Against a Dark Background

Against a Dark Background

by Iain M. Banks

Paperback(Original)

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Product Details

ISBN-13: 9780316036375
Publisher: Orbit
Publication date: 07/01/2009
Series: Culture Series
Edition description: Original
Pages: 640
Sales rank: 504,329
Product dimensions: 5.50(w) x 8.10(h) x 1.80(d)

About the Author

Iain Banks came to controversial public notice with the publication of his first novel, The Wasp Factory, in 1984. Consider Phlebas, his first science fiction novel, was published under the name Iain M. Banks in 1987. He is now widely acclaimed as one of the most powerful, innovative and exciting writers of his generation.

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Against a Dark Background 4.4 out of 5 based on 0 ratings. 30 reviews.
Guest More than 1 year ago
This is a fun book, even considering that it was quite heavy reading at times. The novel takes place exclusively around one star, and the couple of earth-like planets and moon-colonies that revolve around it. The novel would become heavy reading when the star-system's rich history is insinuated. Quite randomly, it seems, would the reader get clues and fragments of the violent and glorious past of this handful of worlds. That's very similar to what the main characters were doing - researching the past trying to hunt down ancient artifacts. This was a society, that, while able to travel to every planet in the system, was really in the middle of a dark age. The Holy Grail of artifacts, the LAZY gun(not LADY gun, as the official review states), is beyond their technology's ability to reverse engineer. The main characters are not always likable, but they are always interesting. Maybe this is not one of Bank's more well known books because it lacks a certain polish. That's just a stab in the dark, however. I stumbled across a dog-eared mass market copy in the early nineties, and thoroughly enjoyed it. I stumbled across ANOTHER dog-eared mass market copy two or three years ago, and enjoyed it even more. I've only read two other of Bank's Sci-Fi creations: Player of Games and Look to Windward. This is still my favorite. Oh, BTW, this is not a `culture' novel at least there's no obvious connection to the culture story-line. I'm currently in the middle of The Algebraist, which prompted me to look up `Background'.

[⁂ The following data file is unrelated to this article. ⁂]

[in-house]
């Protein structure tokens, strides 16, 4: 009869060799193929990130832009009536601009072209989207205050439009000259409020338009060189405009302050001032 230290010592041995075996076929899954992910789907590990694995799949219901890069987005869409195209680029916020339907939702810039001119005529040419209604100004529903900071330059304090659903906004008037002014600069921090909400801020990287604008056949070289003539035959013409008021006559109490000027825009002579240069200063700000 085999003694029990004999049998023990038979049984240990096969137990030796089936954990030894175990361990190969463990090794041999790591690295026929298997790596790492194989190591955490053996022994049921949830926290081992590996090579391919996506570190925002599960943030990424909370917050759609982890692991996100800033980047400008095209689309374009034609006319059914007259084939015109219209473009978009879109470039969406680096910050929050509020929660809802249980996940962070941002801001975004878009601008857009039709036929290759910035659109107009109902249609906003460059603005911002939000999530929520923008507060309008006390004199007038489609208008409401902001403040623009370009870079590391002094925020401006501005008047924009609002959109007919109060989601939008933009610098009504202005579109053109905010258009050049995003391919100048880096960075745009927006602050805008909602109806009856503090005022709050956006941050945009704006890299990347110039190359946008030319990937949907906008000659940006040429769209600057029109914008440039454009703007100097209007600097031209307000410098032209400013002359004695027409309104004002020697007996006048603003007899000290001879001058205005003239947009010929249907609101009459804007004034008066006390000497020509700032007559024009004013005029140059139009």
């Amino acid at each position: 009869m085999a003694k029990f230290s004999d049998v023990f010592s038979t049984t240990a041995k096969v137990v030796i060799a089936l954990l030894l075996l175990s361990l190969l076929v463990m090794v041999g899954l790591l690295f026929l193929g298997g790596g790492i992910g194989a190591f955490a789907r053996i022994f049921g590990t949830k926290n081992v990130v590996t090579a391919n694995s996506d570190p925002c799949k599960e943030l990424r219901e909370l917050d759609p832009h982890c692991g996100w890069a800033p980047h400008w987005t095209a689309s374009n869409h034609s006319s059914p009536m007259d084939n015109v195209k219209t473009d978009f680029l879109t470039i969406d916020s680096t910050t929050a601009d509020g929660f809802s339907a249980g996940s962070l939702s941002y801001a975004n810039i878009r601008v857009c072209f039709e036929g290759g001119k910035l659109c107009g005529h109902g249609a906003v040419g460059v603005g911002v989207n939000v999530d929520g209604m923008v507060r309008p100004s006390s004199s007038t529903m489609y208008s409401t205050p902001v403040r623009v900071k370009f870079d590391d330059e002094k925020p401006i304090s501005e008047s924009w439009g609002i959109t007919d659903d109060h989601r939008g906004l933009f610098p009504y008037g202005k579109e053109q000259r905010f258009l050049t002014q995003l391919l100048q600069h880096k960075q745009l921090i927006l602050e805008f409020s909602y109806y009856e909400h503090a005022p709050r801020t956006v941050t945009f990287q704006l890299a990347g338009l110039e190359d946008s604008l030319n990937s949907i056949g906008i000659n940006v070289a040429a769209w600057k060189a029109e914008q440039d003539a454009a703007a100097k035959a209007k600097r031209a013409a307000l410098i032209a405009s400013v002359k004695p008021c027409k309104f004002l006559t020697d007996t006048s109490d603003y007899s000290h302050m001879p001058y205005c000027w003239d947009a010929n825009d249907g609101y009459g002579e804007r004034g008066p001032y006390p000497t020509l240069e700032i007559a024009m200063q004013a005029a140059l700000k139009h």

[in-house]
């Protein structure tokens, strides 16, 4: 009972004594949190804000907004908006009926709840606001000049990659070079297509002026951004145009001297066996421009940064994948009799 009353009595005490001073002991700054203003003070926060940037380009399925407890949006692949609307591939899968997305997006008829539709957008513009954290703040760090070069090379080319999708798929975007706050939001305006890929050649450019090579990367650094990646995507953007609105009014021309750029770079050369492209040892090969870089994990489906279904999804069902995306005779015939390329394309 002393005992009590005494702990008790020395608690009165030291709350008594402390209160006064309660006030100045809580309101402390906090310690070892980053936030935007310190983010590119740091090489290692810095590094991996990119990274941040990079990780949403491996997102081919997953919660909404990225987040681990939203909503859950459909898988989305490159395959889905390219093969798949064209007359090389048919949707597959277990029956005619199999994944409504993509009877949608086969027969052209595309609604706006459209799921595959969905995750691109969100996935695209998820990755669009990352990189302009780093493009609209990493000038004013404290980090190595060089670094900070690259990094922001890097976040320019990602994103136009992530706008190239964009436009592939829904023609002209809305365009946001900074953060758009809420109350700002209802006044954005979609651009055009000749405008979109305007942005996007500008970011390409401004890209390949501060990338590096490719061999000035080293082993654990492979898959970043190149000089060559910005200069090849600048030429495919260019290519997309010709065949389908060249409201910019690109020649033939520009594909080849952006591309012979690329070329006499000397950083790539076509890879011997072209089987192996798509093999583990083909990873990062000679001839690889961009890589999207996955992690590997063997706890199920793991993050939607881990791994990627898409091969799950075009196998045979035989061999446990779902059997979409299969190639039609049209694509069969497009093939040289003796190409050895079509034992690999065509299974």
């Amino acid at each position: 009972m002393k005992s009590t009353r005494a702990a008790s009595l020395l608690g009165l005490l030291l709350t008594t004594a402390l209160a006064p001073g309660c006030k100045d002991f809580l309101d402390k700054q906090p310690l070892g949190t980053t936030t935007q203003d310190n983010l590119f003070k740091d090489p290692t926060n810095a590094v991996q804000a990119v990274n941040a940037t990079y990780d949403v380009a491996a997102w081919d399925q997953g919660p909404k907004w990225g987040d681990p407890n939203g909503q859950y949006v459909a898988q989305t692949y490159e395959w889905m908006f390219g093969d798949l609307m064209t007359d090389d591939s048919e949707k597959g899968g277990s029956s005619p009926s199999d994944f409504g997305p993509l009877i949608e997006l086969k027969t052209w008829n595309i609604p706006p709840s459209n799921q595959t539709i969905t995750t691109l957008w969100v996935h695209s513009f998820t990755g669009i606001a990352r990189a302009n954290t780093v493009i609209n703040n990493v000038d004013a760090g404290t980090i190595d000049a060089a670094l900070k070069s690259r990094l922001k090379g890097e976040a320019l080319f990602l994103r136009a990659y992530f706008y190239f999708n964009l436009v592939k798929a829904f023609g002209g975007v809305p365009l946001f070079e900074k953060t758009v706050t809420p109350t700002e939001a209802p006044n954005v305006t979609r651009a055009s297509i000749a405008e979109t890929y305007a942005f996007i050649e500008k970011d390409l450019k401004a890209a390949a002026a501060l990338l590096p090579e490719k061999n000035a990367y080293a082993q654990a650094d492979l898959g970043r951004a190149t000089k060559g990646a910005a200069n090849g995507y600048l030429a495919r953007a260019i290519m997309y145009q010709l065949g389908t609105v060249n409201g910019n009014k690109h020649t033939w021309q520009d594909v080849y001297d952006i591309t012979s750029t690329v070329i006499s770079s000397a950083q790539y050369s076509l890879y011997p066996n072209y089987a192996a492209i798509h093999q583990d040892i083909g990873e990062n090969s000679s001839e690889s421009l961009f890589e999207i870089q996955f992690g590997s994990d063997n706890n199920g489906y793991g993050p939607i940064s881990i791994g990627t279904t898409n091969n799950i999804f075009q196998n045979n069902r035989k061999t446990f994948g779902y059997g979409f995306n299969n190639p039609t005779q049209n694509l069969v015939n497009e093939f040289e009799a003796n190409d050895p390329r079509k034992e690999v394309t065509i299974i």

clong on LibraryThing 3 months ago
Against a Dark Background was my first Banks, and I came to it with high expectations (because of glowing praise for Banks on another book site which I follow). I would have to say that this book was a pretty big disappointment. Sharrow is one of the least sympathetic protagonists I can remember; in fact of all the characters only the android is mildly interesting. The plot meanders with little rhyme or reason; people do stupid things with little reason but to move the plot from one dead-end to a new tableaux. The final confrontations of the last 100 pages or so are reasonably entertaining, but hardly sufficient payoff to compensate for the rest of the novel. All in all, I'd say skip this one. Fortunately, I have gone on to other Banks' books, and found them generally quite a bit better.
name99 on LibraryThing 3 months ago
Vicious stuff; the kind of thing you expect from Banks. The man is just amazing, an imagination more fecund than anything else I've ever encountered. Like Use of Weapons we have the destructive sibling rivalry, like Consider Phlebas we have a grand tour, meeting strange and marvellous things along the way. But most important, in the background we have the *large* theme.In the end, like the Culture novels, this is a book about the point of life. The setting is a planetary system millions of light years from any other star and thus incapable of expanding beyond a very finite space. Given this limitation, civilizations have risen and fallen countless times. The current system is an extreme version of the 20th century west mixed with the medieval --- wealthy corporations as more powerful than states, excessive bureaucracy and legalism --- but the specific details are not that important. The important issue is the question of should it be changed? And if so, too what? If it should be changed, how much suffering is justified in doing so? And what's the point of change, anyway; the new system will be just one more regime like countless regimes that have gone before. What makes Banks so interesting (and so unpalatable to many readers) is that he has no answers to these questions, and that he doesn't have much faith in the stock answers society provides. IMHO, for the most part his SF books, including this one are arguments by example against the pat ways in which society answers these questions when they arise.This book is especially upsetting in that he doesn't even offer up the hedonistic comfort of the Culture books, the idea that man is optimized for pleasure and might as well concentrate on that. All we get is a very Buddhist endless cycle of suffering with no escape.
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Another great work by a master sci-fi writer.
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